What does your postcode say about you?

Check out our interactive online tool, Postcode Like Yours!


Postcodes were originally designed to enable the efficient sorting of mail within our postal system. Over time, postcodes have started to become much more than a 4-digit number at the back of our address - it has started to become part of our identity.


Whether you have consciously noticed it or not, we have been defining ourselves by where we live. How many times have you asked someone, “so whereabouts do you live?”, and then immediately form some sort of opinion based on their response.


“Oh, I live in North Sydney” - or, “I live in the Western suburbs”


It is human nature for us to prefer living near people who are similar to ourselves, whether that be by age, lifestage or affluence. Over time, as people cluster together, we start to see postcodes coming to life with their own personalities which are then associated with certain stereotypes.


Australia is a large country with over 25 million people spread across 3,600 postcodes. How many different stereotypes can there be? We used the 2016 Census data to identify similarities between postcodes.


Postcode Profiling: Neutral Bay (2089)


You may already have some preconceived opinions on people who live in Neutral Bay, however, let’s take an objective look and see what the data says.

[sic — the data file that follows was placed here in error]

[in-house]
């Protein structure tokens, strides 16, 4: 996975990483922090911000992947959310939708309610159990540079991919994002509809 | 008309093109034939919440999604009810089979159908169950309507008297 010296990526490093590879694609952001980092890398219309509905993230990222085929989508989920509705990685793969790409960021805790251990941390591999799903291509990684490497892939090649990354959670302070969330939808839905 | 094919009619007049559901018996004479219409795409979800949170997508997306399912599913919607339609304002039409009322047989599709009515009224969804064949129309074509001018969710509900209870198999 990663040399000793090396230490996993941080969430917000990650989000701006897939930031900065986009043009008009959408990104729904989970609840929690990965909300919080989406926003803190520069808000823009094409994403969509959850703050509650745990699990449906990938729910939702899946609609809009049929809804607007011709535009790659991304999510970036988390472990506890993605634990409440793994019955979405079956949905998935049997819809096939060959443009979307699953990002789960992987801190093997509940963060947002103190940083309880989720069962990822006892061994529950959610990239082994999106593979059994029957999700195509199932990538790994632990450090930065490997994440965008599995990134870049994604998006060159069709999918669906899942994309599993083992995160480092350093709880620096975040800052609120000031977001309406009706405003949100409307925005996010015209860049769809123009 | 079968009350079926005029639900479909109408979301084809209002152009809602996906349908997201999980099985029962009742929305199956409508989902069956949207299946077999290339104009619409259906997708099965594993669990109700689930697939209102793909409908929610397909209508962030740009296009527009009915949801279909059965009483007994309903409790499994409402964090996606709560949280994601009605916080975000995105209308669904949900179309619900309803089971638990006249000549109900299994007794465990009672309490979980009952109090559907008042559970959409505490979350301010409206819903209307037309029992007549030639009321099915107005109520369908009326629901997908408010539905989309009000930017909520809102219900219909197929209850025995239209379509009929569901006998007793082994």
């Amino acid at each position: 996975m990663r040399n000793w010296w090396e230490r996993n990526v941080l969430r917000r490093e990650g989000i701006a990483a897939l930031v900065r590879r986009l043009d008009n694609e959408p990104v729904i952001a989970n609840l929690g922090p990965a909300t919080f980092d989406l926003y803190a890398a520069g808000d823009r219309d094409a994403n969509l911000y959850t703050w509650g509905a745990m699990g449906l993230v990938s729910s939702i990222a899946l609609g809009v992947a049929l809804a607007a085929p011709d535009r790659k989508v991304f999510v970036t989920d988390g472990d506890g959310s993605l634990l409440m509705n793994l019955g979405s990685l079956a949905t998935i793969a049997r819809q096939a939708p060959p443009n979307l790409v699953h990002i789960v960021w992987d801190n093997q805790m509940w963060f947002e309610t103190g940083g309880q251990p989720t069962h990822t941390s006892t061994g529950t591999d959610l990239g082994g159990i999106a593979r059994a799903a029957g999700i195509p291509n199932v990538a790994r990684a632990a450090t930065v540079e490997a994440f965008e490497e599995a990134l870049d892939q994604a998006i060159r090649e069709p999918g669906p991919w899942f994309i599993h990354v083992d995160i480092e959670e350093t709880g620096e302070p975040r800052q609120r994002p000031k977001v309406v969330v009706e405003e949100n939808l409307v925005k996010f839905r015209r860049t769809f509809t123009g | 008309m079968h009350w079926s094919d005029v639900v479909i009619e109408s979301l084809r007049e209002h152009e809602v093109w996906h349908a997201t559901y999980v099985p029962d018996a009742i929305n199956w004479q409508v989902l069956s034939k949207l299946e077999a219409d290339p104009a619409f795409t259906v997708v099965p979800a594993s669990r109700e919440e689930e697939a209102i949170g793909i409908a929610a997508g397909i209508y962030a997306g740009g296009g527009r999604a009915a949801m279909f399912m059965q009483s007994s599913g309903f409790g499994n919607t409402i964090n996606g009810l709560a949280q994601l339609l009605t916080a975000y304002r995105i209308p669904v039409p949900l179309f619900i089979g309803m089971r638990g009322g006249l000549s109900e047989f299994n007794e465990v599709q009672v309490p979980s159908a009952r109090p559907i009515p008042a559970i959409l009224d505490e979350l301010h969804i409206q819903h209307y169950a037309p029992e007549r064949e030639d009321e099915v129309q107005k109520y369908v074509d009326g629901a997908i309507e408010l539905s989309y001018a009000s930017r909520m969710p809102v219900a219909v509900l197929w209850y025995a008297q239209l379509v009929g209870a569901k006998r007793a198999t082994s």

Based on the 2016 Census, we used metrics such as age, level of education, income, family composition, language spoken and occupation to profile each postcode. For instance, the key metrics for Neutral Bay are shown below:



We profiled Neutral Bay as an affluent postcode consisting of mostly low rise apartment buildings. The residents of this postcode are generally young professionals with no children or small families. Was this consistent with your initial preconceptions of Neutral Bay?


We developed an algorithm using this data to find other postcodes that matches this profile. The below shows the top 5 postcodes which were most like Neutral Bay:



Looking at the above, we can see that the most similar postcode is Cremone and Cammeray which is directly adjacent to Neutral Bay - so it’s not too surprising that the people living in these areas would share similar profiles. Interestingly, New Farm and Elwood are in entirely different States and have been picked up because of their demographics in terms of age and language spoken. They also have high income, similar occupations and tenure type.